Note:  Do not rely on this information. It is very old.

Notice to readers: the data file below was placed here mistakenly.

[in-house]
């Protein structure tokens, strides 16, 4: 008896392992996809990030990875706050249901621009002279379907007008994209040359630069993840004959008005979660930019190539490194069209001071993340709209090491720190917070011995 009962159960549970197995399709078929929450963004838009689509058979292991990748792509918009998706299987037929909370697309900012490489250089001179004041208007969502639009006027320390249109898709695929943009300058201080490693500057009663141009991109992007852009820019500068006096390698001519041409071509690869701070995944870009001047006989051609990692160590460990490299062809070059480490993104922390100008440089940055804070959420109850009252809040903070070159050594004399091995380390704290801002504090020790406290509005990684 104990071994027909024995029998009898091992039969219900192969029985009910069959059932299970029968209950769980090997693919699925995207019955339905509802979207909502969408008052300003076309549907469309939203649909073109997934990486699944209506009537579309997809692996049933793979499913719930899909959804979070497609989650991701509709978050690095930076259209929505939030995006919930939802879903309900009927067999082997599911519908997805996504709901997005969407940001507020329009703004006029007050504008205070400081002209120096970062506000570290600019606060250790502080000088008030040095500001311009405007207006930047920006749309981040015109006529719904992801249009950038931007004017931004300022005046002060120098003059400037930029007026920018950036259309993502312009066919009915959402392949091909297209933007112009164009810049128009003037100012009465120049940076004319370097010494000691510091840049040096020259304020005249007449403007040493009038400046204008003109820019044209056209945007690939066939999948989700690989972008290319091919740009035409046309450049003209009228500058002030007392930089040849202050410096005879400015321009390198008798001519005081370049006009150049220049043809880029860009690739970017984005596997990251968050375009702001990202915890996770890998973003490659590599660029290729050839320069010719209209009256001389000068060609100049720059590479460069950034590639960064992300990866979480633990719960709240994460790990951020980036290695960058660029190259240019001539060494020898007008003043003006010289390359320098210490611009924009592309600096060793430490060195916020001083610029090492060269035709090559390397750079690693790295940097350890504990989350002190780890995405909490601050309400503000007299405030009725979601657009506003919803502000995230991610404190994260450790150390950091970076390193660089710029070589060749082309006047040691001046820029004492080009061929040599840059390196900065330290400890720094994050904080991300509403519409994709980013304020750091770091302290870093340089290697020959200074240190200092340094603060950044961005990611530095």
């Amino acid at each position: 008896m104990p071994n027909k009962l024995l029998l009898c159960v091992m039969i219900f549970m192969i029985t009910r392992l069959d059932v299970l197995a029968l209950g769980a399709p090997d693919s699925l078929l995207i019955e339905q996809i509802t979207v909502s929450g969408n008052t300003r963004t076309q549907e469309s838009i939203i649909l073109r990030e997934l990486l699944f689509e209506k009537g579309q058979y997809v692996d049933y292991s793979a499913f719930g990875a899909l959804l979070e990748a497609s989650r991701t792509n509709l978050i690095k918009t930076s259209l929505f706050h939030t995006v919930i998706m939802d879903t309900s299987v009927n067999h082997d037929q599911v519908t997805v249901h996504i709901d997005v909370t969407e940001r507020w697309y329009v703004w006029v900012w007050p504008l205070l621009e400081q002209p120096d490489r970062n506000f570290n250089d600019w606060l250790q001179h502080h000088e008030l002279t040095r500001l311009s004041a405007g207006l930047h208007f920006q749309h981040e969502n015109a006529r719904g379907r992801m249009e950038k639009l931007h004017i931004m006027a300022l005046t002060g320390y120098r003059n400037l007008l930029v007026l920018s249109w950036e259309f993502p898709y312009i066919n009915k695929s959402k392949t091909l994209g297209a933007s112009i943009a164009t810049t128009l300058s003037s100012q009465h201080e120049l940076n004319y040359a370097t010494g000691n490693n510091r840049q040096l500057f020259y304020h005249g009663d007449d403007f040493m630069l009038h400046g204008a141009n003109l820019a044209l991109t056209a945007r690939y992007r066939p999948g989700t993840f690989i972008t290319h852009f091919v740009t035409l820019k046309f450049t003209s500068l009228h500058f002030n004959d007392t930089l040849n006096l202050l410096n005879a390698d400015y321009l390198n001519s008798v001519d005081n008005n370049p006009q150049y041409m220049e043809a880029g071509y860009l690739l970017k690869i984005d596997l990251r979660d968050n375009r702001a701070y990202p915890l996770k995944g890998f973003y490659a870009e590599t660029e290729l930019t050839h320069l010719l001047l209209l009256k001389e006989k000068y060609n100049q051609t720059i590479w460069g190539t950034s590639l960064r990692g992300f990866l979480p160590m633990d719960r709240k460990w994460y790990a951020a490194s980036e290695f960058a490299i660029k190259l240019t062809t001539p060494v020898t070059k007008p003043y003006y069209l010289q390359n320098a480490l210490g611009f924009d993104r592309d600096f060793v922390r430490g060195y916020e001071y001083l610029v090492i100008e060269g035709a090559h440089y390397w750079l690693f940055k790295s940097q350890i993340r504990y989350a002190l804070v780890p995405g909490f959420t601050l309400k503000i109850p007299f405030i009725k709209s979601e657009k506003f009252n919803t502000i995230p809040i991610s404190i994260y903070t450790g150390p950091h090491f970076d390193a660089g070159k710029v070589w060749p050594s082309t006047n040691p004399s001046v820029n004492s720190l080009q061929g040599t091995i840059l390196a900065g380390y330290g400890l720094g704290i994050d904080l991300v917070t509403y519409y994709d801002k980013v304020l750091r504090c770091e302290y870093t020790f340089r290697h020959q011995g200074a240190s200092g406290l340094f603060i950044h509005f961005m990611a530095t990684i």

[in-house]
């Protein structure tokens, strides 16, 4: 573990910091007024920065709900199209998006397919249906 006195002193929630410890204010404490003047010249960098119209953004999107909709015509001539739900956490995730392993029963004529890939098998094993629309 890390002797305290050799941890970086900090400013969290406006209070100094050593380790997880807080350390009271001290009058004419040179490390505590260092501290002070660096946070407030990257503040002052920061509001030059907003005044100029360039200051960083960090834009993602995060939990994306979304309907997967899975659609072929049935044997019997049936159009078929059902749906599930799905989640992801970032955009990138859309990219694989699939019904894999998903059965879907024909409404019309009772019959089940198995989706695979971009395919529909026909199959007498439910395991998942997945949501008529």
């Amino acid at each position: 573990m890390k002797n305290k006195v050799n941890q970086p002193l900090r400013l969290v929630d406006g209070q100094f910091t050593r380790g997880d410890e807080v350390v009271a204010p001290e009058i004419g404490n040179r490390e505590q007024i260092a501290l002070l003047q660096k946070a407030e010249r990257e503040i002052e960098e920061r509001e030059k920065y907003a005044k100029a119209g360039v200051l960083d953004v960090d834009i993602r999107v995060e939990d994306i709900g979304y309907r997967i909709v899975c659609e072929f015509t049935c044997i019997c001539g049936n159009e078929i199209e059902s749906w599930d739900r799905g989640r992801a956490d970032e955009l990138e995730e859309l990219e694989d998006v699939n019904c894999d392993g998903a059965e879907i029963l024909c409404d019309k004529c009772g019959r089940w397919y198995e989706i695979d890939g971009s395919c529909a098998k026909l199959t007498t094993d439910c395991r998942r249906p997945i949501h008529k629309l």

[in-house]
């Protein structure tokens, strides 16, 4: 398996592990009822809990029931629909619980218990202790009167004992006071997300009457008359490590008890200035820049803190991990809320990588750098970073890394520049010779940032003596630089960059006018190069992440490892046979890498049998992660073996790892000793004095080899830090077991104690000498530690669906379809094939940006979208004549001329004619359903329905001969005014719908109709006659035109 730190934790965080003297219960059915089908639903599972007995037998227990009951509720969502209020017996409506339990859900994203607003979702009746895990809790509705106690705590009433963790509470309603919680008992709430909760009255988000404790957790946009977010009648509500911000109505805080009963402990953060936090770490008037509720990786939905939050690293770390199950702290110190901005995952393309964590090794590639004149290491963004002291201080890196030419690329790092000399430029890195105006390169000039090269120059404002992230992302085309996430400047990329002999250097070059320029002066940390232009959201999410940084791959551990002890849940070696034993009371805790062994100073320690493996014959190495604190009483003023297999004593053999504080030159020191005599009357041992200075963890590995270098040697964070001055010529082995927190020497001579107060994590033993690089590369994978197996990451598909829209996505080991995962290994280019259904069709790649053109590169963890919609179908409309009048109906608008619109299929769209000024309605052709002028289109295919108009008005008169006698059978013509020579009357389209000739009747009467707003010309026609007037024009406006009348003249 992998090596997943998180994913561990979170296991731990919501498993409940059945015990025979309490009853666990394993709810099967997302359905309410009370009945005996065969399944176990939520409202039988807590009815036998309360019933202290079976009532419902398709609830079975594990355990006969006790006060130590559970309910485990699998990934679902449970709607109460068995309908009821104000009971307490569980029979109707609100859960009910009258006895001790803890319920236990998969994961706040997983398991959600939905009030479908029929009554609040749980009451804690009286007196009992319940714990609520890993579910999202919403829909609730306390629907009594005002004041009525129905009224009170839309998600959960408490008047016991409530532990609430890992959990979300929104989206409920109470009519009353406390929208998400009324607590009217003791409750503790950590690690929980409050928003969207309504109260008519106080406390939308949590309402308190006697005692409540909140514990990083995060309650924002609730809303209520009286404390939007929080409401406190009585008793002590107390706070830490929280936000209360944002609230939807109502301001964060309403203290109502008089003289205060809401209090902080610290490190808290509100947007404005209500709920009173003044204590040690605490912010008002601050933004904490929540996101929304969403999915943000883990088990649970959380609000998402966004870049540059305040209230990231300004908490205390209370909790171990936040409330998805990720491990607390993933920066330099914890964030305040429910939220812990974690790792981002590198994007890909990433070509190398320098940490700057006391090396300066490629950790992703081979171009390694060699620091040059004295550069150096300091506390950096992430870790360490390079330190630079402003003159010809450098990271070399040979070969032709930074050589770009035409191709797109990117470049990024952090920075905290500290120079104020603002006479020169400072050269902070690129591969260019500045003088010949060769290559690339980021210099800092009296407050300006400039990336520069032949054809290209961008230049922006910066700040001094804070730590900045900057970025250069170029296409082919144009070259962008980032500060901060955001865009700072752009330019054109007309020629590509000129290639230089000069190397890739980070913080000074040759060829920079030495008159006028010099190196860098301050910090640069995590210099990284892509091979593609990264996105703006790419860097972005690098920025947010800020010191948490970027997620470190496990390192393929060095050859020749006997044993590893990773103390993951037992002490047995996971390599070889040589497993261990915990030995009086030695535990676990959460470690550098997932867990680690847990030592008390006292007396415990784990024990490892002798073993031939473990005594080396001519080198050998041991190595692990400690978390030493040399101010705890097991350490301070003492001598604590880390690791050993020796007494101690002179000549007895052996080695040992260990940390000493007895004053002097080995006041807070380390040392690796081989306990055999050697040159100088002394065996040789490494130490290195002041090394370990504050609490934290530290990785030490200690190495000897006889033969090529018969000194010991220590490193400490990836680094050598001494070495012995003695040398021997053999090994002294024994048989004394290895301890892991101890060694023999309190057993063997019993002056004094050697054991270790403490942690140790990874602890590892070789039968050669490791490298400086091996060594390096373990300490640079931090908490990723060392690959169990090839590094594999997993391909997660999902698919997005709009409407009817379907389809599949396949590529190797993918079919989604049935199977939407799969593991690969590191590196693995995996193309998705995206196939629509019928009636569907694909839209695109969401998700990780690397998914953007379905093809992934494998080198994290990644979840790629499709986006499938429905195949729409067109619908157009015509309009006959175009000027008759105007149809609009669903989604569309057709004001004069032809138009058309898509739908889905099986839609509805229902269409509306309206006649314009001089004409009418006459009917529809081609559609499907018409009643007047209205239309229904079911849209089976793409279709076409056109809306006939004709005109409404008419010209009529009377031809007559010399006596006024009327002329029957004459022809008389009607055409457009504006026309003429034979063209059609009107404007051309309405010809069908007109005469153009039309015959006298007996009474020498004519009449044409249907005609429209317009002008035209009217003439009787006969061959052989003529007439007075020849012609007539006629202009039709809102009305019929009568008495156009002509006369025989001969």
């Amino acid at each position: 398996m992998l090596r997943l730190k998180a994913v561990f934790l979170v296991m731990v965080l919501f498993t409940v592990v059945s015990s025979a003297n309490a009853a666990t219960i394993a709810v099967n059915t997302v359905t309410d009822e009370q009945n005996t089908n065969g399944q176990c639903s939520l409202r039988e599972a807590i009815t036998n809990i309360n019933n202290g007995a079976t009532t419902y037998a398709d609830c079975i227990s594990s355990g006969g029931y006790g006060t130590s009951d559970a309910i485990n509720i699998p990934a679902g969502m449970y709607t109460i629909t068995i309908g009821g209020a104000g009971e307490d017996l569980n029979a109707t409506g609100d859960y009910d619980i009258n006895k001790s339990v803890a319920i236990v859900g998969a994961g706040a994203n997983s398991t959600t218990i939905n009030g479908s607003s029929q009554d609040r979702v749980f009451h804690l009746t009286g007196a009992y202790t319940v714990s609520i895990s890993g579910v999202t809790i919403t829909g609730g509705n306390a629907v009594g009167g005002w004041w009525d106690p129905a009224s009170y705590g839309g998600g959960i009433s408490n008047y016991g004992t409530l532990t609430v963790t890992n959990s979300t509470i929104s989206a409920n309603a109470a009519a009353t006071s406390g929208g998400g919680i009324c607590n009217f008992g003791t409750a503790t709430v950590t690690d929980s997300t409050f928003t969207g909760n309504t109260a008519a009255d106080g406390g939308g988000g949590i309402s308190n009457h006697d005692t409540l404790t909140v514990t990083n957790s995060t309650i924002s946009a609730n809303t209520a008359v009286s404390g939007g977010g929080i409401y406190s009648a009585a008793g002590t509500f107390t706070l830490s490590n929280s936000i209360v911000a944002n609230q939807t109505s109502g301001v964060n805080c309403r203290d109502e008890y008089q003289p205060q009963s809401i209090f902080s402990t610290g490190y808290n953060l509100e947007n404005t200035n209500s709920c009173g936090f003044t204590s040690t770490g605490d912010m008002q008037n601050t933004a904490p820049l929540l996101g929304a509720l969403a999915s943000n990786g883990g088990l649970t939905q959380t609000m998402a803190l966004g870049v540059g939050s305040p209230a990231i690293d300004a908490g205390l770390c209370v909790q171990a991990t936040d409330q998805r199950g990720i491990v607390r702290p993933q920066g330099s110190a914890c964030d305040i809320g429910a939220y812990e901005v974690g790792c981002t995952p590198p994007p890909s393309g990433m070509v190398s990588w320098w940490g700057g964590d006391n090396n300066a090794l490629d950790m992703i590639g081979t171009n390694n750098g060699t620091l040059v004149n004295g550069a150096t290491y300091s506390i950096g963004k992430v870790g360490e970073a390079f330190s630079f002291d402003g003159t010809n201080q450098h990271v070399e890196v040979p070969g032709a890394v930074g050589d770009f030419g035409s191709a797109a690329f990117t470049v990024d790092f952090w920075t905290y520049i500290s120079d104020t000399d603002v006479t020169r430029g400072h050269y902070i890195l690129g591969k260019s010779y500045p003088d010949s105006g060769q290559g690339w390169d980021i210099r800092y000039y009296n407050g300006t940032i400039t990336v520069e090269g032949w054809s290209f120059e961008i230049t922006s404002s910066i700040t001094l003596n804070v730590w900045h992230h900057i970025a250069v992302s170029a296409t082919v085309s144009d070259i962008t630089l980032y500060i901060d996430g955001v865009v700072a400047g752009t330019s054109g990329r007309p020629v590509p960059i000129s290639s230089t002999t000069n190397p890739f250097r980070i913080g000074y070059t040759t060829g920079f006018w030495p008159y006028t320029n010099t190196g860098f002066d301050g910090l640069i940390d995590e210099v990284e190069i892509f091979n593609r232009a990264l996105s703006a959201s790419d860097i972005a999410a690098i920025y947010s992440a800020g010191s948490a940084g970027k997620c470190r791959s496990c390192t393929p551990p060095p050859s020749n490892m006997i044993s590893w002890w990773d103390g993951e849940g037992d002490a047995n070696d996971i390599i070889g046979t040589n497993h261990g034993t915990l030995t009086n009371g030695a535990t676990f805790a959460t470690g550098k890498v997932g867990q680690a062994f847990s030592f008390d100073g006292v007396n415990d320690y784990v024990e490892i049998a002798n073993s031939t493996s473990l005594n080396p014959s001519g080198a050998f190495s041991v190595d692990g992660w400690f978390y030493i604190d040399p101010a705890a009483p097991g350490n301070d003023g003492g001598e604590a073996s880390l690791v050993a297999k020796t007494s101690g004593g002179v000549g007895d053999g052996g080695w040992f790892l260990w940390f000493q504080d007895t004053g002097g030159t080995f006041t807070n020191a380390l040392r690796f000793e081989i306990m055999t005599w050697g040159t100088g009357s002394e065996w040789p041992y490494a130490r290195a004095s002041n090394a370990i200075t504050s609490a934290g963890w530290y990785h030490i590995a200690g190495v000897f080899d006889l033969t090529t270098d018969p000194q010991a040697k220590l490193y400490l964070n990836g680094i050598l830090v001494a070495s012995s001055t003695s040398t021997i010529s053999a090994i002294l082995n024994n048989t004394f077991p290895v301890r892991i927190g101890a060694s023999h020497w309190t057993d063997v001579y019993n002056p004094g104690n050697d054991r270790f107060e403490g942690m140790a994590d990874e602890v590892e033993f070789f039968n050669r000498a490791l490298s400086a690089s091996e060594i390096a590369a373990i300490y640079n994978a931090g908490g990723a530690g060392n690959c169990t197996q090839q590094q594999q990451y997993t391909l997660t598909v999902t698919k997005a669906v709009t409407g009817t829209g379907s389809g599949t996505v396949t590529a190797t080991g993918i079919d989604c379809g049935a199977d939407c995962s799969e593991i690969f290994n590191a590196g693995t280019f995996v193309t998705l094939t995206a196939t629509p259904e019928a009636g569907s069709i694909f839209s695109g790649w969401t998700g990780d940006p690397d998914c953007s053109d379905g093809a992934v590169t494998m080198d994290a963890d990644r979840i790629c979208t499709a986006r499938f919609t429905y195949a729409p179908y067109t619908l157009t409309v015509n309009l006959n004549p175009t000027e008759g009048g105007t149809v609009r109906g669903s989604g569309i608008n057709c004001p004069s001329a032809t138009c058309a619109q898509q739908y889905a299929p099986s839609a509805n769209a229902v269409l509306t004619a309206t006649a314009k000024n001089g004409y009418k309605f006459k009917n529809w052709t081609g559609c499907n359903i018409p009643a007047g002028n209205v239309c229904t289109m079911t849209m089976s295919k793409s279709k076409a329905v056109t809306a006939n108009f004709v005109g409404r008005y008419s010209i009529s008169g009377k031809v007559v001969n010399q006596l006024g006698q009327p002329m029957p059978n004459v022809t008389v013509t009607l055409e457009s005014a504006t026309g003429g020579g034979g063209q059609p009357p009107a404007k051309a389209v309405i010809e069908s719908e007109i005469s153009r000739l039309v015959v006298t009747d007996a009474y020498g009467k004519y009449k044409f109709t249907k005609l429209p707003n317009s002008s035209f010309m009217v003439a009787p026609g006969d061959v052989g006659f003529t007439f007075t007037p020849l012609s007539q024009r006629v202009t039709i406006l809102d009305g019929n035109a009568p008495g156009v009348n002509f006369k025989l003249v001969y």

Trichina, a genus of Nematode worms, containing several species, of which Trichina spiralis is the best known. This lives in the muscles of the pig and rabbit, usually occurring in small numbers, and each worm being contained in a small cyst from about a fiftieth to a seventieth of an inch in length. The worm lies coiled up in the cyst. In this condition the worm is immature, the sexual organs being undeveloped. If meat containing living Trichinae is eaten, these develop in about forty-eight hours into mature sexual forms. The males area bout one-sixteenth of an inch long and have two small processes on the tail; the females are nearly twice as large. At the end of a week the females begin to hatch broods of embryos. These are cylindrical in shape, and bore through walls of the intestine, into the muscles of the body, where they become encysted. They produce the disease known as "Trichinosis," which is common in Germany and America, but rare in England. Nothing can be done to the Trichinae that have got into the tissues, but the worms in the intestine can be killed off by castor oil, calomel, etc. The chief symptoms of this malady are fever with digestive disturbance, and muscular swelling and pain; dropsy is often present, and hoarseness and difficulty of breathing sometimes occur. The mortality is generally high and death may occur at the end of three or four weeks.